Elbow‘s debut album, Asleep At The Back, earned them a Mercury Music Prize nomination and a band of loyal followers. It also earned them the unenviable “new Radiohead” tag on account of the fact that they sounded a bit morose.
Two years on, the follow up has been produced and the first impression is that things haven’t got much better in Guy Garvey’s world. This is an album of deep melancholy, filled with painfully sad, deeply intense songs. It’s also one of the finest records to have been released for a long time.
Cast Of Thousands is definitely a “grower” though. There’s nothing with the immediacy of Powder Blue or Newborn, and the first few plays tend to wash over the listener without leaving much of an impression. However, the band have cut down on the prog-rock noodling that marred their debut and this is a much more satisfying listen.
Opening track Ribcage starts off quiet and bleak with Garvey whispering, “We pissed in their champagne didn’t we?” before begging to “pull my ribs apart and let the sun inside”. After a few minutes the London Gospel Community Choir appear perfectly on cue, bringing to mind Blur‘s finest moment Tender. The effect is nothing less than hypnotic.
Elsewhere there’s the tribal drums of Snooks (Progress Report) and the jazz-tinged I’ve Got Your Number, but the highlights of the album are the ballads. Fugitive Hotel is simply beautiful, it’s wistful melody highlighting the pain of the lyrics. Even better is the heartbreaking Switching Off. Over a fragile backing, Garvey ruefully sings, “Is this making sense, what am I trying to say?” before declaring, “You, the only sense this world has ever made.” It would be a heart of stone that isn’t touched by this song.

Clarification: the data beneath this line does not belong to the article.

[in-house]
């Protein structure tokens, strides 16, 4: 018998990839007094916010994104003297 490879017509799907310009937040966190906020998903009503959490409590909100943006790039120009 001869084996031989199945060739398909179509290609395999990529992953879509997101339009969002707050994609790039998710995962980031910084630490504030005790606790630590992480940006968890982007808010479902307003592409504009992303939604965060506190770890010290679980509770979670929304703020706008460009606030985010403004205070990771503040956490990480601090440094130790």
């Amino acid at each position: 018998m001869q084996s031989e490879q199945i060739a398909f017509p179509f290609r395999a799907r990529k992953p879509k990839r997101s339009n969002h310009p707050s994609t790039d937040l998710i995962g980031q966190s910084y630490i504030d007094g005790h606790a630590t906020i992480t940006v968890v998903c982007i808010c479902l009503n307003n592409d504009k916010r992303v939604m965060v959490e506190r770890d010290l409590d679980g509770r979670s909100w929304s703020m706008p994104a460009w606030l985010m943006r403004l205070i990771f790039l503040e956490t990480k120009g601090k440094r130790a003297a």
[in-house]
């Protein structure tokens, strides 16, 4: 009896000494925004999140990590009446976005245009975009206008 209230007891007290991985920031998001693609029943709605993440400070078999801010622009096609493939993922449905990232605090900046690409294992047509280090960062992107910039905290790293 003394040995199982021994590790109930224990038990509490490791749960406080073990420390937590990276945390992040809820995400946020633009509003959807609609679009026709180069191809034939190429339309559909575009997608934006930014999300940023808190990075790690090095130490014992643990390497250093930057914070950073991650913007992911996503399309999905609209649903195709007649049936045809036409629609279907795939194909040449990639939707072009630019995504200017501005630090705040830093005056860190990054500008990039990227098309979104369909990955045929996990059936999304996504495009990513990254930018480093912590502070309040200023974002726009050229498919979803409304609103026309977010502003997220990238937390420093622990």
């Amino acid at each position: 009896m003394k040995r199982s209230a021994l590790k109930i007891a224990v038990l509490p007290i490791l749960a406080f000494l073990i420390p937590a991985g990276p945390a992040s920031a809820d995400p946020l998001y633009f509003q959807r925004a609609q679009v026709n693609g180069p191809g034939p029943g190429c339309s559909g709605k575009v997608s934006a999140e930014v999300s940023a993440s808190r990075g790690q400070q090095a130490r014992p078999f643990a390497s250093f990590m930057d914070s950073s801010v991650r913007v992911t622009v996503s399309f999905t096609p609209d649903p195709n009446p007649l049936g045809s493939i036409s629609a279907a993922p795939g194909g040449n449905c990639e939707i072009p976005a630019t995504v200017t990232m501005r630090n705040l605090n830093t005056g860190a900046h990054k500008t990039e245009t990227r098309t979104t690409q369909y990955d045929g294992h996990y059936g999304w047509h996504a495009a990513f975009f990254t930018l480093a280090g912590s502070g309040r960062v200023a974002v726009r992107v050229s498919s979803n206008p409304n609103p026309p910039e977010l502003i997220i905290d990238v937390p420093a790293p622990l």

The band save the standout track for near the end of the album however. The extraordinary Grace Under Pressure features, as the album title suggests, a cast of thousands on backing vocals including Jimi Goodwin from Doves, Manchester band Alfie and the entire crowd at Glastonbury 2002. As the song’s momentum builds and builds, the gospel choir kicks in again and we’re left with what is probably the pivotal line of the album: “”e still believe in love, so fuck you.”
Cast Of Thousands is a remarkable album and a massive leap forward from Asleep At The Back. It should be the album that establishes Elbow as a major British band, but even if it doesn’t, they’ve still produced one of the best records of the year.